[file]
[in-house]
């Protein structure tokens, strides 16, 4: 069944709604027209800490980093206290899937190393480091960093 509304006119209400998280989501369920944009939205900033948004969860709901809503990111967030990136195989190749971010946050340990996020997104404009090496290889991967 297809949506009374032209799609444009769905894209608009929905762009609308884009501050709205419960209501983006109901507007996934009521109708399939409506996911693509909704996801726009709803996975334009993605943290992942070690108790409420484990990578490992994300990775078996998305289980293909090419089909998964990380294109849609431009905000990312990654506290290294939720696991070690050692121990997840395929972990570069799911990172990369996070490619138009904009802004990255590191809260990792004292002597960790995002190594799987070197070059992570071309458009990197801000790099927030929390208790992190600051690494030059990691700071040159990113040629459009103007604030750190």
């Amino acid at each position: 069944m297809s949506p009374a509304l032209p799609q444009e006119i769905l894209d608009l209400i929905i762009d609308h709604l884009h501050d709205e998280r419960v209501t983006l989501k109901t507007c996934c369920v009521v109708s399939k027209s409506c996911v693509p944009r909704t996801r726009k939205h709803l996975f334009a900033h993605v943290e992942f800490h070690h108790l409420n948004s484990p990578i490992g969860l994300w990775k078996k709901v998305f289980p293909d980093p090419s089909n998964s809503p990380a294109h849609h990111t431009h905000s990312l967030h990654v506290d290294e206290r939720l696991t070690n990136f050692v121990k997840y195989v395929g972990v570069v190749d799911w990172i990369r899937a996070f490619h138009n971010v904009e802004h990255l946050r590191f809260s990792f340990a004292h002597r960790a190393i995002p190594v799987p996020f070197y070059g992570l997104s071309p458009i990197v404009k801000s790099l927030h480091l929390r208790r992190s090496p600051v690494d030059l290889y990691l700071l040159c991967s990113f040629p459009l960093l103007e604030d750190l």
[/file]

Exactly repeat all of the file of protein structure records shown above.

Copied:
[in-house]
């Protein structure tokens, strides 16, 4: 069944709604027209800490980093206290899937190393480091960093 509304006119209400998280989501369920944009939205900033948004969860709901809503990111967030990136195989190749971010946050340990996020997104404009090496290889991967 297809949506009374032209799609444009769905894209608009929905762009609308884009501050709205419960209501983006109901507007996934009521109708399939409506996911693509909704996801726009709803996975334009993605943290992942070690108790409420484990990578490992994300990775078996998305289980293909090419089909998964990380294109849609431009905000990312990654506290290294939720696991070690050692121990997840395929972990570069799911990172990369996070490619138009904009802004990255590191809260990792004292002597960790995002190594799987070197070059992570071309458009990197801000790099927030929390208790992190600051690494030059990691700071040159990113040629459009103007604030750190």
């Amino acid at each position: 069944m297809s949506p009374a509304l032209p799609q444009e006119i769905l894209d608009l209400i929905i762009d609308h709604l884009h501050d709205e998280r419960v209501t983006l989501k109901t507007c996934c369920v009521v109708s399939k027209s409506c996911v693509p944009r909704t996801r726009k939205h709803l996975f334009a900033h993605v943290e992942f800490h070690h108790l409420n948004s484990p990578i490992g969860l994300w990775k078996k709901v998305f289980p293909d980093p090419s089909n998964s809503p990380a294109h849609h990111t431009h905000s990312l967030h990654v506290d290294e206290r939720l696991t070690n990136f050692v121990k997840y195989v395929g972990v570069v190749d799911w990172i990369r899937a996070f490619h138009n971010v904009e802004h990255l946050r590191f809260s990792f340990a004292h002597r960790a190393i995002p190594v799987p996020f070197y070059g992570l997104s071309p458009i990197v404009k801000s790099l927030h480091l929390r208790r992190s090496p600051v690494d030059l290889y990691l700071l040159c991967s990113f040629p459009l960093l103007e604030d750190l």